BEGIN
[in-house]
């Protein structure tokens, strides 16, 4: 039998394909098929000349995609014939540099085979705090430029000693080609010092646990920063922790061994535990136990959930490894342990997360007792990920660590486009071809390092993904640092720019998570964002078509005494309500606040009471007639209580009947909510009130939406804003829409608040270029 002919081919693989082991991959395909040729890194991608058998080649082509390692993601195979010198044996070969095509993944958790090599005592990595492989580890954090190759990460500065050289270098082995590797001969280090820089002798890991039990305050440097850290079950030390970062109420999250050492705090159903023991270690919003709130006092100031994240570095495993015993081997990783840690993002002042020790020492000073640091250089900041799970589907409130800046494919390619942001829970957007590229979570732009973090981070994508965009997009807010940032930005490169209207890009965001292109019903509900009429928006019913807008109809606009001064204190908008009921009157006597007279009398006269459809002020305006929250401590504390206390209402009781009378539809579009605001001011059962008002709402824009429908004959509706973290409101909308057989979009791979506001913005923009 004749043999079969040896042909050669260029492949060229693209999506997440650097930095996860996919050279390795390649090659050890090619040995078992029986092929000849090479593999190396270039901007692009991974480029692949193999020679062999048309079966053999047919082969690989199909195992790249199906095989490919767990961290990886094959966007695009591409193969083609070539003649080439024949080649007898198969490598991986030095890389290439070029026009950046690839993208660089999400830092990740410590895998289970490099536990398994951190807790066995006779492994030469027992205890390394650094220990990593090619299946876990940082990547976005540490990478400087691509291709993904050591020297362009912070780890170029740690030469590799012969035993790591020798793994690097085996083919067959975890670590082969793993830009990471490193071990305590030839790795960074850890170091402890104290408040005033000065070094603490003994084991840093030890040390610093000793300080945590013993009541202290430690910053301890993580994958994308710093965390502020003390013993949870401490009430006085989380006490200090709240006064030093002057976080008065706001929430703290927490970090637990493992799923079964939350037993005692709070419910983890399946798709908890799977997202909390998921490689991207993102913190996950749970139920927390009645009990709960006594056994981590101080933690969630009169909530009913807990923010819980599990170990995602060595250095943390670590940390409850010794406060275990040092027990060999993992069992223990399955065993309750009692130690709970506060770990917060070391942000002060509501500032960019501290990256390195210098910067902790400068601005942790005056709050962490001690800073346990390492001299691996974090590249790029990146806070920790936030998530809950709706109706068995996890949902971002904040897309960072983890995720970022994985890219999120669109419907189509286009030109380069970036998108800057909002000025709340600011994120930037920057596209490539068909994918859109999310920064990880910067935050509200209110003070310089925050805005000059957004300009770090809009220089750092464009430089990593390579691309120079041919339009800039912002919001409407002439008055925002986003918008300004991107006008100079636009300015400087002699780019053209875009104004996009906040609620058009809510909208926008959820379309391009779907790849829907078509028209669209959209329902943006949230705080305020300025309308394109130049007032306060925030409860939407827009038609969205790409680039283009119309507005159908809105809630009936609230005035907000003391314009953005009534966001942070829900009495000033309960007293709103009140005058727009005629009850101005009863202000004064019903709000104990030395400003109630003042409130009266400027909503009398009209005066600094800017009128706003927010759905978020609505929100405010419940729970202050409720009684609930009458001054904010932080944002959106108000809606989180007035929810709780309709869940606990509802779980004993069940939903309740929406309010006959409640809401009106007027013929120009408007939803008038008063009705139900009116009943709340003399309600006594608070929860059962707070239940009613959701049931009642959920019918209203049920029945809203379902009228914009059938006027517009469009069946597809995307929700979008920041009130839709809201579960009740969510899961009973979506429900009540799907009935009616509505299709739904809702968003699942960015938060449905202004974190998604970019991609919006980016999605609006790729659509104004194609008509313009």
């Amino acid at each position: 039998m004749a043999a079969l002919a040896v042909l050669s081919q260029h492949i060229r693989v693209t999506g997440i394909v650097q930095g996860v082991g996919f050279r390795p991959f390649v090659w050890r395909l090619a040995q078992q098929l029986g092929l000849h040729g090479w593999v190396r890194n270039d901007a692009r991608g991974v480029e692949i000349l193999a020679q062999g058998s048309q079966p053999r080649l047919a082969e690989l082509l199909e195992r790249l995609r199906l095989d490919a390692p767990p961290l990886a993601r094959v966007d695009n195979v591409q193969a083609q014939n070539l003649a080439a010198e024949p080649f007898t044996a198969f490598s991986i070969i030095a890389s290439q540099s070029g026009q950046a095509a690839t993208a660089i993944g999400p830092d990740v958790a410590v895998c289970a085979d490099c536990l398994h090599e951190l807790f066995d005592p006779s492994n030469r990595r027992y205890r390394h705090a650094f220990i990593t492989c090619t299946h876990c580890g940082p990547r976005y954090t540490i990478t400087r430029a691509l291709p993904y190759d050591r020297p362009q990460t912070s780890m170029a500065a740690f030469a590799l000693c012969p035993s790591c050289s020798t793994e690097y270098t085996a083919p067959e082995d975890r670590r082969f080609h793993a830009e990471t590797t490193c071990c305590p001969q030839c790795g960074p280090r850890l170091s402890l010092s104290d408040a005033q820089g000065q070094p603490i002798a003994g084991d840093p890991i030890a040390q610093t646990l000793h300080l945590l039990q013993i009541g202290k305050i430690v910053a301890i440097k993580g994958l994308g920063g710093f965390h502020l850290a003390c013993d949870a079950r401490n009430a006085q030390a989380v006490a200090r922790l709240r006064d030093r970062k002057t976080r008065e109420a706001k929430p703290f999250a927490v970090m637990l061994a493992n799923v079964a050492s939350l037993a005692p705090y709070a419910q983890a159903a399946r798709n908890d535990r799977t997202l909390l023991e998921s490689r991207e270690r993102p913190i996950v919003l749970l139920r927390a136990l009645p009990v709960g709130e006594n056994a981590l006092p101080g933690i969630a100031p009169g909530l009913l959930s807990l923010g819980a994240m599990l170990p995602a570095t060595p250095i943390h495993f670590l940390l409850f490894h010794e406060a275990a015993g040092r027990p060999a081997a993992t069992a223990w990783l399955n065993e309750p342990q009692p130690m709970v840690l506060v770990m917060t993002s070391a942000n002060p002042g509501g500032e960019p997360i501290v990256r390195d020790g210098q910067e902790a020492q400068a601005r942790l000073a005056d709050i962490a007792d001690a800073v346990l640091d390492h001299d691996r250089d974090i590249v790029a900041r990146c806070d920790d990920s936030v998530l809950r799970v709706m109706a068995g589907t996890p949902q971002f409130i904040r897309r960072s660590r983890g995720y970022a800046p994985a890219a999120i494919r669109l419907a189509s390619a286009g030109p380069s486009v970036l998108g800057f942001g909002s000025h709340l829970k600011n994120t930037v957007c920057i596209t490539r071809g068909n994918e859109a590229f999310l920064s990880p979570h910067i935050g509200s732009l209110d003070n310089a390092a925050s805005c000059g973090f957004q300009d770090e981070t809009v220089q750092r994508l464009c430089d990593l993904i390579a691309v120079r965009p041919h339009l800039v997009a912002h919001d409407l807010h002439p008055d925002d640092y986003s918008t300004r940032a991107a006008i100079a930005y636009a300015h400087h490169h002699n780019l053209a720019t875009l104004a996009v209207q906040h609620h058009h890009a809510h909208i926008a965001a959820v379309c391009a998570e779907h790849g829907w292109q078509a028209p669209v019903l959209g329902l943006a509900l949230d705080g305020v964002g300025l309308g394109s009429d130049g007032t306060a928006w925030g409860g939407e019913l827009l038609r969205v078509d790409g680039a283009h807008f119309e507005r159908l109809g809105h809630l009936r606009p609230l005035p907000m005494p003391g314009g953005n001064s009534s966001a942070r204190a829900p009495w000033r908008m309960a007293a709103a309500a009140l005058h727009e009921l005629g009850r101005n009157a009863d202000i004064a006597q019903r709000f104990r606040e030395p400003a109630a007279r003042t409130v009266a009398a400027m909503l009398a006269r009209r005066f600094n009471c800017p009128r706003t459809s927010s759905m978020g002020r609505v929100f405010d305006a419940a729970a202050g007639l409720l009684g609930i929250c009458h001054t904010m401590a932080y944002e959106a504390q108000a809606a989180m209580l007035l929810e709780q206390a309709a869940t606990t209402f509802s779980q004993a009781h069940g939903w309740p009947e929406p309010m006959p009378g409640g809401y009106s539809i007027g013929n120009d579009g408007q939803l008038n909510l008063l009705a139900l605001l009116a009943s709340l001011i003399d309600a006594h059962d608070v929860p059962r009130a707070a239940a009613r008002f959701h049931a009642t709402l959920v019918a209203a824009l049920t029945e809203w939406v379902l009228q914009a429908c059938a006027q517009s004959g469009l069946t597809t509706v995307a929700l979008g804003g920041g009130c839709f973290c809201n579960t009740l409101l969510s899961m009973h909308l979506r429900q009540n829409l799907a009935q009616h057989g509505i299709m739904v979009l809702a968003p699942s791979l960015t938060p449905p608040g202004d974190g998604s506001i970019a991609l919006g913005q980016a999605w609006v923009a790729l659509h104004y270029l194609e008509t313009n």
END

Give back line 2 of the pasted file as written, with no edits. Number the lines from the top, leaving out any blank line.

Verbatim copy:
């Protein structure tokens, strides 16, 4: 039998394909098929000349995609014939540099085979705090430029000693080609010092646990920063922790061994535990136990959930490894342990997360007792990920660590486009071809390092993904640092720019998570964002078509005494309500606040009471007639209580009947909510009130939406804003829409608040270029 002919081919693989082991991959395909040729890194991608058998080649082509390692993601195979010198044996070969095509993944958790090599005592990595492989580890954090190759990460500065050289270098082995590797001969280090820089002798890991039990305050440097850290079950030390970062109420999250050492705090159903023991270690919003709130006092100031994240570095495993015993081997990783840690993002002042020790020492000073640091250089900041799970589907409130800046494919390619942001829970957007590229979570732009973090981070994508965009997009807010940032930005490169209207890009965001292109019903509900009429928006019913807008109809606009001064204190908008009921009157006597007279009398006269459809002020305006929250401590504390206390209402009781009378539809579009605001001011059962008002709402824009429908004959509706973290409101909308057989979009791979506001913005923009 004749043999079969040896042909050669260029492949060229693209999506997440650097930095996860996919050279390795390649090659050890090619040995078992029986092929000849090479593999190396270039901007692009991974480029692949193999020679062999048309079966053999047919082969690989199909195992790249199906095989490919767990961290990886094959966007695009591409193969083609070539003649080439024949080649007898198969490598991986030095890389290439070029026009950046690839993208660089999400830092990740410590895998289970490099536990398994951190807790066995006779492994030469027992205890390394650094220990990593090619299946876990940082990547976005540490990478400087691509291709993904050591020297362009912070780890170029740690030469590799012969035993790591020798793994690097085996083919067959975890670590082969793993830009990471490193071990305590030839790795960074850890170091402890104290408040005033000065070094603490003994084991840093030890040390610093000793300080945590013993009541202290430690910053301890993580994958994308710093965390502020003390013993949870401490009430006085989380006490200090709240006064030093002057976080008065706001929430703290927490970090637990493992799923079964939350037993005692709070419910983890399946798709908890799977997202909390998921490689991207993102913190996950749970139920927390009645009990709960006594056994981590101080933690969630009169909530009913807990923010819980599990170990995602060595250095943390670590940390409850010794406060275990040092027990060999993992069992223990399955065993309750009692130690709970506060770990917060070391942000002060509501500032960019501290990256390195210098910067902790400068601005942790005056709050962490001690800073346990390492001299691996974090590249790029990146806070920790936030998530809950709706109706068995996890949902971002904040897309960072983890995720970022994985890219999120669109419907189509286009030109380069970036998108800057909002000025709340600011994120930037920057596209490539068909994918859109999310920064990880910067935050509200209110003070310089925050805005000059957004300009770090809009220089750092464009430089990593390579691309120079041919339009800039912002919001409407002439008055925002986003918008300004991107006008100079636009300015400087002699780019053209875009104004996009906040609620058009809510909208926008959820379309391009779907790849829907078509028209669209959209329902943006949230705080305020300025309308394109130049007032306060925030409860939407827009038609969205790409680039283009119309507005159908809105809630009936609230005035907000003391314009953005009534966001942070829900009495000033309960007293709103009140005058727009005629009850101005009863202000004064019903709000104990030395400003109630003042409130009266400027909503009398009209005066600094800017009128706003927010759905978020609505929100405010419940729970202050409720009684609930009458001054904010932080944002959106108000809606989180007035929810709780309709869940606990509802779980004993069940939903309740929406309010006959409640809401009106007027013929120009408007939803008038008063009705139900009116009943709340003399309600006594608070929860059962707070239940009613959701049931009642959920019918209203049920029945809203379902009228914009059938006027517009469009069946597809995307929700979008920041009130839709809201579960009740969510899961009973979506429900009540799907009935009616509505299709739904809702968003699942960015938060449905202004974190998604970019991609919006980016999605609006790729659509104004194609008509313009």